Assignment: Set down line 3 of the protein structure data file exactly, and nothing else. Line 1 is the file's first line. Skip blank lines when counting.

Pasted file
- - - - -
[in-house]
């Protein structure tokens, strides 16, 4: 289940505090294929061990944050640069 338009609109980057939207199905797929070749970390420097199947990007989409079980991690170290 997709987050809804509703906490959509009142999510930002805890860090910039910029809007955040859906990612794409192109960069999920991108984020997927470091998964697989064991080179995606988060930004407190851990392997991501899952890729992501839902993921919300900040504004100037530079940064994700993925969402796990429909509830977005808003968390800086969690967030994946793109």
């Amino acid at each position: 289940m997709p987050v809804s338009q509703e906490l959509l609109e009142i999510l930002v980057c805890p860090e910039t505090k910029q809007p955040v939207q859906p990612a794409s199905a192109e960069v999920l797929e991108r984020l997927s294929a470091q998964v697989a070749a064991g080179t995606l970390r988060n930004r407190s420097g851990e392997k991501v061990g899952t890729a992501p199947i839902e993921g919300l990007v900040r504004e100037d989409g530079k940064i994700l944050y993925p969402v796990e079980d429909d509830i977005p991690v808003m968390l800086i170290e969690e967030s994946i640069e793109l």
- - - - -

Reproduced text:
């Amino acid at each position: 289940m997709p987050v809804s338009q509703e906490l959509l609109e009142i999510l930002v980057c805890p860090e910039t505090k910029q809007p955040v939207q859906p990612a794409s199905a192109e960069v999920l797929e991108r984020l997927s294929a470091q998964v697989a070749a064991g080179t995606l970390r988060n930004r407190s420097g851990e392997k991501v061990g899952t890729a992501p199947i839902e993921g919300l990007v900040r504004e100037d989409g530079k940064i994700l944050y993925p969402v796990e079980d429909d509830i977005p991690v808003m968390l800086i170290e969690e967030s994946i640069e793109l």